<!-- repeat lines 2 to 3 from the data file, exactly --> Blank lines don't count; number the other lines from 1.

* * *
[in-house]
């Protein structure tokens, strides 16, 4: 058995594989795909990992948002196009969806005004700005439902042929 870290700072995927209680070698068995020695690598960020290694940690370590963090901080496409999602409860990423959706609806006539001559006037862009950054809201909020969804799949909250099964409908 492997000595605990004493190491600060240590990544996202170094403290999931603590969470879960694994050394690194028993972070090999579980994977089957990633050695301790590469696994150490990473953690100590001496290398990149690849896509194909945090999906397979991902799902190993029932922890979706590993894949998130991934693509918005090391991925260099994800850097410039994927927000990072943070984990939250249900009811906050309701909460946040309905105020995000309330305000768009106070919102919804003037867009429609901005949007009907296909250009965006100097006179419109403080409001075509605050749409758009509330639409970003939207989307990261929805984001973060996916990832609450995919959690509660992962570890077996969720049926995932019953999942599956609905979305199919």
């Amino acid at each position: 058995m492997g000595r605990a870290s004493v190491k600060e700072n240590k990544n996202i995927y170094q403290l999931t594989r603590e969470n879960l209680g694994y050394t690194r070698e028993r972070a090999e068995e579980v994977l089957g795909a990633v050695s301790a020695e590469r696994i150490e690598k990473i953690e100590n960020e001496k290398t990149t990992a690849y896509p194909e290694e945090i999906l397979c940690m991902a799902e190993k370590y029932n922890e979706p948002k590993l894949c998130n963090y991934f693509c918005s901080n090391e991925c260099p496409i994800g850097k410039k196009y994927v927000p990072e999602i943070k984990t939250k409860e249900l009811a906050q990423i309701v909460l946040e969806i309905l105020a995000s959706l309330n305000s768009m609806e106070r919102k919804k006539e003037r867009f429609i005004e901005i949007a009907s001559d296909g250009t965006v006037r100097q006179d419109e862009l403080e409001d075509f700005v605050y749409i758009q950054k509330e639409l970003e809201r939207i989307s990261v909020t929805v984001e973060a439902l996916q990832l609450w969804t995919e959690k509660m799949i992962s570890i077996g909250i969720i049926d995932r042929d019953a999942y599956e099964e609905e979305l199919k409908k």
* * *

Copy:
């Protein structure tokens, strides 16, 4: 058995594989795909990992948002196009969806005004700005439902042929 870290700072995927209680070698068995020695690598960020290694940690370590963090901080496409999602409860990423959706609806006539001559006037862009950054809201909020969804799949909250099964409908 492997000595605990004493190491600060240590990544996202170094403290999931603590969470879960694994050394690194028993972070090999579980994977089957990633050695301790590469696994150490990473953690100590001496290398990149690849896509194909945090999906397979991902799902190993029932922890979706590993894949998130991934693509918005090391991925260099994800850097410039994927927000990072943070984990939250249900009811906050309701909460946040309905105020995000309330305000768009106070919102919804003037867009429609901005949007009907296909250009965006100097006179419109403080409001075509605050749409758009509330639409970003939207989307990261929805984001973060996916990832609450995919959690509660992962570890077996969720049926995932019953999942599956609905979305199919």
């Amino acid at each position: 058995m492997g000595r605990a870290s004493v190491k600060e700072n240590k990544n996202i995927y170094q403290l999931t594989r603590e969470n879960l209680g694994y050394t690194r070698e028993r972070a090999e068995e579980v994977l089957g795909a990633v050695s301790a020695e590469r696994i150490e690598k990473i953690e100590n960020e001496k290398t990149t990992a690849y896509p194909e290694e945090i999906l397979c940690m991902a799902e190993k370590y029932n922890e979706p948002k590993l894949c998130n963090y991934f693509c918005s901080n090391e991925c260099p496409i994800g850097k410039k196009y994927v927000p990072e999602i943070k984990t939250k409860e249900l009811a906050q990423i309701v909460l946040e969806i309905l105020a995000s959706l309330n305000s768009m609806e106070r919102k919804k006539e003037r867009f429609i005004e901005i949007a009907s001559d296909g250009t965006v006037r100097q006179d419109e862009l403080e409001d075509f700005v605050y749409i758009q950054k509330e639409l970003e809201r939207i989307s990261v909020t929805v984001e973060a439902l996916q990832l609450w969804t995919e959690k509660m799949i992962s570890i077996g909250i969720i049926d995932r042929d019953a999942y599956e099964e609905e979305l199919k409908k």